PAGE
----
I use the thumb rule that says caucasian skin, placed at around zone 6, usually gives the "correct" exposure and pleasing tones.

This means, if you take an incident reading, set a camera with a spot meter to this exposure and then meter a middle tone in the caucasian face, the spot reading will usually suggest that this reading is 1 stop over "the middle notch" in you camera.

By taking an incident reading, you are establishing an exposure that will place 18% gray in zone V (middle gray in the middle). When you do this, caucasian skin which is thought to be one stop brighter, will be placed at zone VI and thus your exposure will render skin naturally.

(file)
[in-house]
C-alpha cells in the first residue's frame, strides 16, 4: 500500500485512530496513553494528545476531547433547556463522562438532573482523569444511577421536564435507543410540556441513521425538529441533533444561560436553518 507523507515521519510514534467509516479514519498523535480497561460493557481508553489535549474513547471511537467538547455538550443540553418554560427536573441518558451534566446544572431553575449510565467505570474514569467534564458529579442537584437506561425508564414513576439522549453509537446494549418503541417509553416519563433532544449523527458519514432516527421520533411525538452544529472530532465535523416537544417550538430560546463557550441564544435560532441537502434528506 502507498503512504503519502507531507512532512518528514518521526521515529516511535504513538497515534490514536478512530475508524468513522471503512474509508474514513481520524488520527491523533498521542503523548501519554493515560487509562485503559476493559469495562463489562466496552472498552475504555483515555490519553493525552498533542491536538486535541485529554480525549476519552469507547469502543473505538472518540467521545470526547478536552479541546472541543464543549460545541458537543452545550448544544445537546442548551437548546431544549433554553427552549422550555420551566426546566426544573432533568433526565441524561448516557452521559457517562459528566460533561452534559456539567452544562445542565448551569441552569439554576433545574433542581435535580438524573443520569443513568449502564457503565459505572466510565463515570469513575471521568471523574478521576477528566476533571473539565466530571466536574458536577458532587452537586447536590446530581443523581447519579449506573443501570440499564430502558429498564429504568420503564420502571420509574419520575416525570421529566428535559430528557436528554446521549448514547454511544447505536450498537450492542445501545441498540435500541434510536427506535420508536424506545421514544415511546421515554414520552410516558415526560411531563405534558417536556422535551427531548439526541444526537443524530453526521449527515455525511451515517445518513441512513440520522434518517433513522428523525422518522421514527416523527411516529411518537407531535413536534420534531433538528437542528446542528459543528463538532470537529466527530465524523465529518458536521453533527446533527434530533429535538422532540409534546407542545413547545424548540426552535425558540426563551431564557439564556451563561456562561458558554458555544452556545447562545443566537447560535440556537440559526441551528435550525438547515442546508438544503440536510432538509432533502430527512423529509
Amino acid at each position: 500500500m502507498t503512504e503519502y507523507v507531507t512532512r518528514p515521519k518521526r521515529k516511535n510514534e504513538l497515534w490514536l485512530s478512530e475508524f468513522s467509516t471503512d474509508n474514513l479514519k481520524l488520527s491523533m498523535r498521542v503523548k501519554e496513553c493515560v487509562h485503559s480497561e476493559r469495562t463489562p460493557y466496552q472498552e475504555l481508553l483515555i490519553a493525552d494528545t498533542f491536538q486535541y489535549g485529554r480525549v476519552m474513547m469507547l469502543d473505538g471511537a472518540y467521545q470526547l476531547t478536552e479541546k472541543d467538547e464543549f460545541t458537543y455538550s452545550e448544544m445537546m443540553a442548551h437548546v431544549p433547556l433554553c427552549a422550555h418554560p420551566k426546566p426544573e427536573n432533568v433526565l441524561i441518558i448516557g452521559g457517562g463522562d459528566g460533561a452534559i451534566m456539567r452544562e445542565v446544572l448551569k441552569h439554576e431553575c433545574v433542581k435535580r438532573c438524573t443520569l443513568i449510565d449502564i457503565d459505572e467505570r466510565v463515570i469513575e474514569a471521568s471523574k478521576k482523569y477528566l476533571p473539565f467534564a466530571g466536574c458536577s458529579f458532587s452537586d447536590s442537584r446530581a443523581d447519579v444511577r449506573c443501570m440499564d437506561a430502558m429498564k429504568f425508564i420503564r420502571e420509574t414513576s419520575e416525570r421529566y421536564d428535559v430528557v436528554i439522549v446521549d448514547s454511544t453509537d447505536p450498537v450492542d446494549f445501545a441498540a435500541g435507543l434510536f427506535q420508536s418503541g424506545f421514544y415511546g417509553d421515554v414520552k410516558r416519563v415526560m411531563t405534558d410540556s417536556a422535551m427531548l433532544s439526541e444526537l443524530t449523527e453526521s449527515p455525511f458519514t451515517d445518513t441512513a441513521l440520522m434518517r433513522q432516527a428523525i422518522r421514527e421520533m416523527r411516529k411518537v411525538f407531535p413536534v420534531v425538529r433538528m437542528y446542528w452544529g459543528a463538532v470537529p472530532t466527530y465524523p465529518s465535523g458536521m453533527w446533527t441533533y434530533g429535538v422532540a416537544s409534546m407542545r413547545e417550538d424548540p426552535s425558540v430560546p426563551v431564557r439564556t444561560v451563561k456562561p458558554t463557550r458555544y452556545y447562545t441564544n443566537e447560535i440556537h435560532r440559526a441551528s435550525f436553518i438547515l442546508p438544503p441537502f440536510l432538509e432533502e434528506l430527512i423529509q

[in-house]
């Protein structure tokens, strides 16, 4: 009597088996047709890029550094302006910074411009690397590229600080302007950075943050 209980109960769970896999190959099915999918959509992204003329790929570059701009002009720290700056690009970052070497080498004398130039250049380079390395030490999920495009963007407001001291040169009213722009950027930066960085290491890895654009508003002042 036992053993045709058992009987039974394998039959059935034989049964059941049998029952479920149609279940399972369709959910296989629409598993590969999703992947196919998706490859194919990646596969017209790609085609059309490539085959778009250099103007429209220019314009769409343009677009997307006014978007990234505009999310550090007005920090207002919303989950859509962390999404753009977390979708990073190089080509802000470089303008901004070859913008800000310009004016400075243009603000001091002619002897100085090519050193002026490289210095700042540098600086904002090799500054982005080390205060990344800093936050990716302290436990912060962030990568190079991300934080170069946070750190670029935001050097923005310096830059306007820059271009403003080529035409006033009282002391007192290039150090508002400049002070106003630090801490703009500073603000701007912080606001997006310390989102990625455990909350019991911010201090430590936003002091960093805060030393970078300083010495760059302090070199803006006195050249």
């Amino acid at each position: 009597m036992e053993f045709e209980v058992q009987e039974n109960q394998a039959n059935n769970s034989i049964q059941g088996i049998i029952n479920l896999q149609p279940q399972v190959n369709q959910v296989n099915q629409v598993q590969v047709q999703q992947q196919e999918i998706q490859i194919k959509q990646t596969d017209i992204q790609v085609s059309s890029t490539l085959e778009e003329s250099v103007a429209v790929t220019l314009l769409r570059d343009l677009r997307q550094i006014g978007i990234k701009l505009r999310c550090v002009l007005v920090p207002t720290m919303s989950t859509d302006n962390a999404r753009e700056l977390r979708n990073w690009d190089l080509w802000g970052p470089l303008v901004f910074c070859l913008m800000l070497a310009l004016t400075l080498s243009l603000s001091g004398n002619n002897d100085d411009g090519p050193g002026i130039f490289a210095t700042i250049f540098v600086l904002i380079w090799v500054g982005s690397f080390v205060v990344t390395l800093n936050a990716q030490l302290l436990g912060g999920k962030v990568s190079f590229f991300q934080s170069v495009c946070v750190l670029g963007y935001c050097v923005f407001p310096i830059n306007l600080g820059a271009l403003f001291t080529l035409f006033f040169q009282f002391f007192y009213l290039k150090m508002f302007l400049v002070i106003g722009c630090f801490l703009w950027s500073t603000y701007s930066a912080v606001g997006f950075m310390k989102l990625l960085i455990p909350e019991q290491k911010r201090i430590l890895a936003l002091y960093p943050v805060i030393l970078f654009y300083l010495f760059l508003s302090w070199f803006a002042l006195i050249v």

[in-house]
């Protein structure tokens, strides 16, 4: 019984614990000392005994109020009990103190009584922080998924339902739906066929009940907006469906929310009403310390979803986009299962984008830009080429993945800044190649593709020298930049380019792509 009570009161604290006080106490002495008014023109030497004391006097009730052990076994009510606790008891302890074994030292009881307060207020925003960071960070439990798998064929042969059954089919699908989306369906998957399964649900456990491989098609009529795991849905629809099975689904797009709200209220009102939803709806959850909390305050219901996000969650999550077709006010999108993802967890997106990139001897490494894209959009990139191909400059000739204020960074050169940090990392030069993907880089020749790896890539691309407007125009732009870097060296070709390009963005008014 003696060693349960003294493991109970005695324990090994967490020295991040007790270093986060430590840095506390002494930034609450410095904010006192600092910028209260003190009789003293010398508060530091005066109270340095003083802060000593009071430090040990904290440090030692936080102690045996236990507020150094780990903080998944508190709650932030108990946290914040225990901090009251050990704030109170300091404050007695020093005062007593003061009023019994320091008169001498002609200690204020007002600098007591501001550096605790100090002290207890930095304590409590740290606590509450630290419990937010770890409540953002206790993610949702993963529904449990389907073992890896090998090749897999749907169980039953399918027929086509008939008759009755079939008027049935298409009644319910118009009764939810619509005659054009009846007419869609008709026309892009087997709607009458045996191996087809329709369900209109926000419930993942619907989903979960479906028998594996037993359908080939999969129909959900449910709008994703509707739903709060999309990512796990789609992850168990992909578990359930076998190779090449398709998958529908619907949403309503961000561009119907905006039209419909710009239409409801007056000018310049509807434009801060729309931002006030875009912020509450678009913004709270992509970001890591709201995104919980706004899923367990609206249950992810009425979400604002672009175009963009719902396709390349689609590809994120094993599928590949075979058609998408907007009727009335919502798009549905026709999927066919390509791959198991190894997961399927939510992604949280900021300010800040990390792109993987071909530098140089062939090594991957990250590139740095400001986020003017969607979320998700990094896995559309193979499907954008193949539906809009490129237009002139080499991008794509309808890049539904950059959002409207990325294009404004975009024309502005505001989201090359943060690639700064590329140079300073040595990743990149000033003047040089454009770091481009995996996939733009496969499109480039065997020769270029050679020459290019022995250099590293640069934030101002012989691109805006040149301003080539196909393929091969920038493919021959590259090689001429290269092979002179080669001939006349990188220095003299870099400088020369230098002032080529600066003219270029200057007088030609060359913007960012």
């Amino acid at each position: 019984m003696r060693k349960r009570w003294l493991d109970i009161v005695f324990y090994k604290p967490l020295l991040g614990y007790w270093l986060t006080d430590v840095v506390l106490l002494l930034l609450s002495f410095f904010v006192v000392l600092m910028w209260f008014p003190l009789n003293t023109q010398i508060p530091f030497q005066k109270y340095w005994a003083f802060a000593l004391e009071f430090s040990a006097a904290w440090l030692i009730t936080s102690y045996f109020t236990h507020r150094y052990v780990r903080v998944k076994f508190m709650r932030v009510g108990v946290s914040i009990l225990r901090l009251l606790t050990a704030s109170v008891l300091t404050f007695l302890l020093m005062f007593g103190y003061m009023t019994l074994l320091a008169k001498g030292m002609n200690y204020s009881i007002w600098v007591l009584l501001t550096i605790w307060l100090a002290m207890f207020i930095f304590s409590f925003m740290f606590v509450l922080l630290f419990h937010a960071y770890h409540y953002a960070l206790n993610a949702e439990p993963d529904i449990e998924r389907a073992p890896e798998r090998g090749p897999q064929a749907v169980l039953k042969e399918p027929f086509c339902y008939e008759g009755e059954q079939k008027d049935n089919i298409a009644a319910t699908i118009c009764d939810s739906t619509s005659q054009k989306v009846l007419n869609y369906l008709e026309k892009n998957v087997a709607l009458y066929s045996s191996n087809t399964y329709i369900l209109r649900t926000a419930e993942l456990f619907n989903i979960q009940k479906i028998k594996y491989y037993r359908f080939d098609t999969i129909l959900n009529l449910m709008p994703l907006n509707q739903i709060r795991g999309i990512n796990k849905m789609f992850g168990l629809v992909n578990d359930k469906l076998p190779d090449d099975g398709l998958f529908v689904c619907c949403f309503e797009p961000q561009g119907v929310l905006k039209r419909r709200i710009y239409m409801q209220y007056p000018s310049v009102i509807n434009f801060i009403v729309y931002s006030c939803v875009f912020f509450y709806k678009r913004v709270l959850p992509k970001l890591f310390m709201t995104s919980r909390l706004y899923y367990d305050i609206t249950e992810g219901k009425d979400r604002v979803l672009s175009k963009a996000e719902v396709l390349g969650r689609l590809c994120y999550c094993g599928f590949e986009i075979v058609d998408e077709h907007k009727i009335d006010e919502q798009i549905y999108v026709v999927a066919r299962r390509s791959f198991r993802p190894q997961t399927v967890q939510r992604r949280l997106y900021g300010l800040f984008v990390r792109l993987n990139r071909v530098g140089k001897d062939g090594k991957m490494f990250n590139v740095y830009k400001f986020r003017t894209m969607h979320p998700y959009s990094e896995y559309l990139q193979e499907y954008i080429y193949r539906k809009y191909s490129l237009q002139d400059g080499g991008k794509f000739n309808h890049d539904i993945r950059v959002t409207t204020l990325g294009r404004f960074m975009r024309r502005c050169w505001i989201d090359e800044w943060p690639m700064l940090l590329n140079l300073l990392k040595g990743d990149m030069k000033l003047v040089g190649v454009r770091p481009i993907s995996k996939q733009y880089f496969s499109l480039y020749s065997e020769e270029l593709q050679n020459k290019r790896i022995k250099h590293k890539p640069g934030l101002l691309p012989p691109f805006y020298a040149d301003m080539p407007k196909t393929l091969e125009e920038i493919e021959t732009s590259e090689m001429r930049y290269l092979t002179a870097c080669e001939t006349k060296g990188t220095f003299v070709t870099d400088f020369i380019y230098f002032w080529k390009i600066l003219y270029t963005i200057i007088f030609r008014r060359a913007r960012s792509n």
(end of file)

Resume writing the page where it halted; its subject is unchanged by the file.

I've found this to work very well in natural light portraits, especially outside when there is overcast weather.

Off course you can be anal about it and state that makeup, light hardness and direction will alter the highlights in the skin for example, but if you have nothing else, make an incident reading and shoot.
(Incident readings should be measured from your subject, in direction of your camera)

My two € cents...